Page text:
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The SMART way to stay motivated
by Elizabeth Meeth | Jan 22, 2018    Share


So many people start the new year with great intentions to lose weight, eat healthy, and exercise. But it’s hard to keep that drive alive after the initial excitement dies down. LeeAnne Carlson holds a masters degree in community health, and has worked in health and wellness for over 20 years. She shares with us her keys to motivational success. It all comes down to setting a SMART goal.

S = Be Specific

Your goal needs to be clear and well defined. Try to stay away from general goals and don’t be afraid to start off small.

M = Make it Measurable

How do you know if you’ve met your goal, if you don’t have a way to measure your outcomes? LeeAnne suggests keeping a calendar, or other tracking device handy, so you can track your progress.

A = Plan your Action

You’ll need to work to reach your goal. Figure out what you are going to do, and what actions you plan to take to get there.

R = Be Realistic

Make sure the goal you set is realistic, but still challenging. If your goal is too difficult to achieve you will easily become discouraged and quit.

T = Keep it Timely

Assign due dates for your goals. LeeAnne recommends starting small and building on your success. Don’t commit to working out seven days a week from square one. Decide to work out twice a week for two weeks, and then increase your workout time and frequency over time.

Goals for 2018Finally, LeeAnne says once you set your SMART goal, write it down and post it where you can see it. Those everyday reminders can be the motivation you need to continue.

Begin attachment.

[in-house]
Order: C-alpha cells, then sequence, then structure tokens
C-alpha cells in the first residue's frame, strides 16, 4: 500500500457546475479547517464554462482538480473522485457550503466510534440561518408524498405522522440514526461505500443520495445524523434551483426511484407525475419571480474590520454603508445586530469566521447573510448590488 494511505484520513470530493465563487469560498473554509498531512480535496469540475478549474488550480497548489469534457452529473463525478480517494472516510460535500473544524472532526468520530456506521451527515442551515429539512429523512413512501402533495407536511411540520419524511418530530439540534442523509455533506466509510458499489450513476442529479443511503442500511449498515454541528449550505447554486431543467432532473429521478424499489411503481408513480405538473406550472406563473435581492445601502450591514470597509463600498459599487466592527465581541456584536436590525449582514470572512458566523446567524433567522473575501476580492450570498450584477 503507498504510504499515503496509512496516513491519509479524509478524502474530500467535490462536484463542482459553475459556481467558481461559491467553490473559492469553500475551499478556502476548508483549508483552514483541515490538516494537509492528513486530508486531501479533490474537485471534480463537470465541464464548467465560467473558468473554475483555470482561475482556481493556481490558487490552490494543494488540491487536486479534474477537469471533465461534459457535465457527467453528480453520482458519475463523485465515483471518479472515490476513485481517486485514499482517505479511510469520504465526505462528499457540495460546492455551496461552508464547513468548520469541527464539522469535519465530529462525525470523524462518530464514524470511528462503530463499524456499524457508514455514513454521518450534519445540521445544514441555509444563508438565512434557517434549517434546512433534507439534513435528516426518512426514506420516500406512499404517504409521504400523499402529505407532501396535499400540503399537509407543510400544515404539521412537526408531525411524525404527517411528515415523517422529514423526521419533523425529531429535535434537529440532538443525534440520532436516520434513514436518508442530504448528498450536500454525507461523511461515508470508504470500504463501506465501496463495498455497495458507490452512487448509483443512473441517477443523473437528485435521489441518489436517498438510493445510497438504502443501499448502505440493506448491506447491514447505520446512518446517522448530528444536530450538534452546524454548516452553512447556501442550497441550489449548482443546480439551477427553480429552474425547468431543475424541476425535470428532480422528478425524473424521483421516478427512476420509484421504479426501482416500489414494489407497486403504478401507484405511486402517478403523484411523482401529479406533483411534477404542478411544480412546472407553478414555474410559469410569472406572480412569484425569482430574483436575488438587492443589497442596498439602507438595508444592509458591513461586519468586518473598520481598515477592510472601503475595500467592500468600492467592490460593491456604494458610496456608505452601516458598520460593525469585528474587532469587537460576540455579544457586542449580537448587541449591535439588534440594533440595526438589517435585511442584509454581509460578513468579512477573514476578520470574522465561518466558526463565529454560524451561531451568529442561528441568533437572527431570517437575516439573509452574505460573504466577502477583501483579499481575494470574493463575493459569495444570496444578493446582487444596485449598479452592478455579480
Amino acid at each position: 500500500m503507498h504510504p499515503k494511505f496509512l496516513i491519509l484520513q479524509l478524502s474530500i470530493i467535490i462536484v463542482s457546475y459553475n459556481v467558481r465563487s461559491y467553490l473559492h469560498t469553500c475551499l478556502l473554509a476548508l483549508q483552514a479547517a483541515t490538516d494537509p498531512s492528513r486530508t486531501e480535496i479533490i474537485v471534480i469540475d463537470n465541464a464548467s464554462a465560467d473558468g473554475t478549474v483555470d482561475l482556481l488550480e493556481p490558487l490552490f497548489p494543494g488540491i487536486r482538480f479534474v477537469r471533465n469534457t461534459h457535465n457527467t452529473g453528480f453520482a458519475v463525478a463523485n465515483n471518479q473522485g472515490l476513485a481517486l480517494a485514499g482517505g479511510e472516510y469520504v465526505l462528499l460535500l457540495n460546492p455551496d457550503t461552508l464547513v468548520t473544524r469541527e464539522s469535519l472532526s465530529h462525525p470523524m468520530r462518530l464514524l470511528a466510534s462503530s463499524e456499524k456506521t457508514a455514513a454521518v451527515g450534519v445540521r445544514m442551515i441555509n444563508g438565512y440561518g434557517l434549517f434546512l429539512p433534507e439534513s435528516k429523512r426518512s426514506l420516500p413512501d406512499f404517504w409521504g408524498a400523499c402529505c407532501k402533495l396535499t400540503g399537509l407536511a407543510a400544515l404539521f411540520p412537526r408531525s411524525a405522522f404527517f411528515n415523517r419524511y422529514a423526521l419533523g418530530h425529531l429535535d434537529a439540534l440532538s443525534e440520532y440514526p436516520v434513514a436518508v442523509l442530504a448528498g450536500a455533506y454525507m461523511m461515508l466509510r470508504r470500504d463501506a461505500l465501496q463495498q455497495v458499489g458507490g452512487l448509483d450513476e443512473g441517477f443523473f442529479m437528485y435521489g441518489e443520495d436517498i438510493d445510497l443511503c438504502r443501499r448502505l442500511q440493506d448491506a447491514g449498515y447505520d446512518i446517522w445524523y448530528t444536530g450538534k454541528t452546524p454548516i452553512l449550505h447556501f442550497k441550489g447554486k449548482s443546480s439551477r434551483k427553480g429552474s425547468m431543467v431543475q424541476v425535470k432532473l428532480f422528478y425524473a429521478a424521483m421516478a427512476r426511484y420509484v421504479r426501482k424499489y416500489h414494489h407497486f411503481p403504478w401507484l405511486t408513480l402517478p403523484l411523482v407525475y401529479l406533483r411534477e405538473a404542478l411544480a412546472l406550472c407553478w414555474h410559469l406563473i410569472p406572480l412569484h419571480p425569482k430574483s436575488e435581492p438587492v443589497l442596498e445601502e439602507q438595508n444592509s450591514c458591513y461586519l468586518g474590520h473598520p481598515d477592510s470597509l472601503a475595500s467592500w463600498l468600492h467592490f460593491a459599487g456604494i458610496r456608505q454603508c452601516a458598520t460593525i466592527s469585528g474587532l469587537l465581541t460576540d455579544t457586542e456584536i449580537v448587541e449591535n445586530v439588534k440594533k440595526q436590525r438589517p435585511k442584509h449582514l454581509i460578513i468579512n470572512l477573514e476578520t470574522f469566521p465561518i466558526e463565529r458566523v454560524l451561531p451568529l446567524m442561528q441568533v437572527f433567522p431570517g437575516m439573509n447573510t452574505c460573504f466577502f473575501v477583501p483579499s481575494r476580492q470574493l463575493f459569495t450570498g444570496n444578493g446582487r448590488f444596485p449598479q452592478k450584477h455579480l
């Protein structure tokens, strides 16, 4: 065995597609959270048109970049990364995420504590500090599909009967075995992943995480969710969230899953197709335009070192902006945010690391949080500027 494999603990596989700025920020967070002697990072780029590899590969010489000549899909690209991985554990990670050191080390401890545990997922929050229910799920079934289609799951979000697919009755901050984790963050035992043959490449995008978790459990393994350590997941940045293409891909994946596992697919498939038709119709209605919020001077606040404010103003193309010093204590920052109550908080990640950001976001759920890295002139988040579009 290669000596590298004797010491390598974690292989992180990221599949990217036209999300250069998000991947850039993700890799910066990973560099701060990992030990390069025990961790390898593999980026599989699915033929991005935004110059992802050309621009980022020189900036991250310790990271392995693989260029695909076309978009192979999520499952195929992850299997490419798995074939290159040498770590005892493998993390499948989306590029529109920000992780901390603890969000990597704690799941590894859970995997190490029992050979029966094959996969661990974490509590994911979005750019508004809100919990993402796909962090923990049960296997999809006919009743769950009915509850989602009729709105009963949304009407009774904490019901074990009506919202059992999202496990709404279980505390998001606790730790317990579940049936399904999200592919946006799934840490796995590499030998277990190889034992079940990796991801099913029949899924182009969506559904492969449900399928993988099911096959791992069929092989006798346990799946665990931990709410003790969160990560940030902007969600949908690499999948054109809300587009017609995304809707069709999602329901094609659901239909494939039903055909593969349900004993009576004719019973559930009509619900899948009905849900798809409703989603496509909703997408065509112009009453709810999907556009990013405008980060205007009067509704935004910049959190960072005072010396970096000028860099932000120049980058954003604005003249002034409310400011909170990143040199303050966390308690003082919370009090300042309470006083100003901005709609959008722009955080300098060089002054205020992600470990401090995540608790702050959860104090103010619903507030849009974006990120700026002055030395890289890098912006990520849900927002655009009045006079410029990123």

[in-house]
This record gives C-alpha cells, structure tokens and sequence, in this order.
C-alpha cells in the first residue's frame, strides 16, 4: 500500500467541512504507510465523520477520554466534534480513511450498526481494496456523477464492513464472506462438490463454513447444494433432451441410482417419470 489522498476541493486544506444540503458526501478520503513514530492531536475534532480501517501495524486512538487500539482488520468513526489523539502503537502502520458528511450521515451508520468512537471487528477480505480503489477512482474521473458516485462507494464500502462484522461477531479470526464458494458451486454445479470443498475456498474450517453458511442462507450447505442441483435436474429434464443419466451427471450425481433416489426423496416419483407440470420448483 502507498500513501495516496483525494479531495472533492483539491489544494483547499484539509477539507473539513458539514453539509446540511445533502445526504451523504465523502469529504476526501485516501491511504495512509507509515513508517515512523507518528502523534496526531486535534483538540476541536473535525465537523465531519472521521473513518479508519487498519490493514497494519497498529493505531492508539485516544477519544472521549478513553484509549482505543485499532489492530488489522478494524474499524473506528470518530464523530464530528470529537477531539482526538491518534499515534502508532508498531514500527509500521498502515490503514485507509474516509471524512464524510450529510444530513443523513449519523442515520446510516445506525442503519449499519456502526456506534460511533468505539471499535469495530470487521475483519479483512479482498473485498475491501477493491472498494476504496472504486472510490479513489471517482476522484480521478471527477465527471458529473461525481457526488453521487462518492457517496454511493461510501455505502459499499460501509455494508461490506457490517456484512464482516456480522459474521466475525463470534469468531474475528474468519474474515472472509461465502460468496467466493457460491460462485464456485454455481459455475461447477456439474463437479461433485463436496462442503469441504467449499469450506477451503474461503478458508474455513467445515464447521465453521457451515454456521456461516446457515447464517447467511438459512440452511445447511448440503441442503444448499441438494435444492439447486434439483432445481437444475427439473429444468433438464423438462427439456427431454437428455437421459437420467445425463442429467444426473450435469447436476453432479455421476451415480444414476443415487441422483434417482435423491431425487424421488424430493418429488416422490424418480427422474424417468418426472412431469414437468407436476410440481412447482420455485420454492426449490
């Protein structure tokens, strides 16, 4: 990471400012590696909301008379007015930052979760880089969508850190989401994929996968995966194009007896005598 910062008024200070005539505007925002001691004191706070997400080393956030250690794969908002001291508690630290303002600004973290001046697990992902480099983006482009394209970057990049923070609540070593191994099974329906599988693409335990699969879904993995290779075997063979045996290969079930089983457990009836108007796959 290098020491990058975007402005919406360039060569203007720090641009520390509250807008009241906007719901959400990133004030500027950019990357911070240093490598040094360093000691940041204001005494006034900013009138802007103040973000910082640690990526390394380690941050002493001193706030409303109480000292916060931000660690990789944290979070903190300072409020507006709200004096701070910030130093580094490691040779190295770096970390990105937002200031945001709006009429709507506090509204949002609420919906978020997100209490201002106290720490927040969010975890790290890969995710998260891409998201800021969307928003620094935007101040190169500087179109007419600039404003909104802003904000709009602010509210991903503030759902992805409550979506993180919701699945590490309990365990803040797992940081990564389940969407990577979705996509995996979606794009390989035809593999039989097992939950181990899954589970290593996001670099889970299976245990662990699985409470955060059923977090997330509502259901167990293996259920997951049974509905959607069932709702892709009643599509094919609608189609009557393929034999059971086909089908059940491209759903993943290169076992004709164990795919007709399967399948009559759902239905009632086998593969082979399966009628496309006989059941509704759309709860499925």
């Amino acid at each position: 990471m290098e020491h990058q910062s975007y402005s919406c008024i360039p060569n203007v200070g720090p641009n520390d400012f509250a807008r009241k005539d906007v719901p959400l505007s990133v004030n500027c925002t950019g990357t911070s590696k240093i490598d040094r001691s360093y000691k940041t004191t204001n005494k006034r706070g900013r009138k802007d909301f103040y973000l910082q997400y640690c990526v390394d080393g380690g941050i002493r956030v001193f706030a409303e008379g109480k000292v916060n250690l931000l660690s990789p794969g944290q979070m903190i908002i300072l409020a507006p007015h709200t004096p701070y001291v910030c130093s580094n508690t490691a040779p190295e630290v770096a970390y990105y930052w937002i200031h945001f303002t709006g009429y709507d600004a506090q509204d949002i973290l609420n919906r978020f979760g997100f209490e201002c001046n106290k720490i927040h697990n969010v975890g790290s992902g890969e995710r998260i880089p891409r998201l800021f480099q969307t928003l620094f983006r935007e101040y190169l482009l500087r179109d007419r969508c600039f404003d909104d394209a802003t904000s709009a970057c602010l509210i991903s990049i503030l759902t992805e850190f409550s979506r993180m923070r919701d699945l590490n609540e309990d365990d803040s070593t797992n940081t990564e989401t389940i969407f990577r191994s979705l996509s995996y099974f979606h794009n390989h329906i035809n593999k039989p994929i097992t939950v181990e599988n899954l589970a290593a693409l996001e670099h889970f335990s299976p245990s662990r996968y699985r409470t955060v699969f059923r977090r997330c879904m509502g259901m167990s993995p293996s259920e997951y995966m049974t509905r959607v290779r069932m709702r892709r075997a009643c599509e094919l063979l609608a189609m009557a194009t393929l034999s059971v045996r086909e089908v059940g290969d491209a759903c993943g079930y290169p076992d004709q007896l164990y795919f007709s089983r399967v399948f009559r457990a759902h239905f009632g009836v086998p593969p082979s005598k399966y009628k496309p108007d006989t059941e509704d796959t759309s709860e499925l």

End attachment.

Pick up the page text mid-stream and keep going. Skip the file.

If you’re the type of person who needs someone to hold you accountable, there are programs that can help. LeeAnne serves as a health coach for myWeigh to Health. The weekly, year-round program offers a team approach to help people learn real life solutions so they can make lasting lifestyle changes. Participants have access to health coaches, registered dietitians, and certified fitness professionals who provide them with the tools they need to stay motivated and reach their goals. LeeAnne says if a program isn’t for you, consider telling a friend or family member your goal. You’re more likely to succeed if you team up with someone who wants to accomplish a similar milestone, or are held accountable by someone who cares about your well-being.

And the SMART method is something Leeanne says can be applied to more than just personal fitness and nutrition. 

“I like to say wellness is more than just broccoli and treadmills,” said LeeAnne. “You can use it to improve your relationships, help you with educational and technical advancement, finances, and time management. You just have to take that first step to a better you.”

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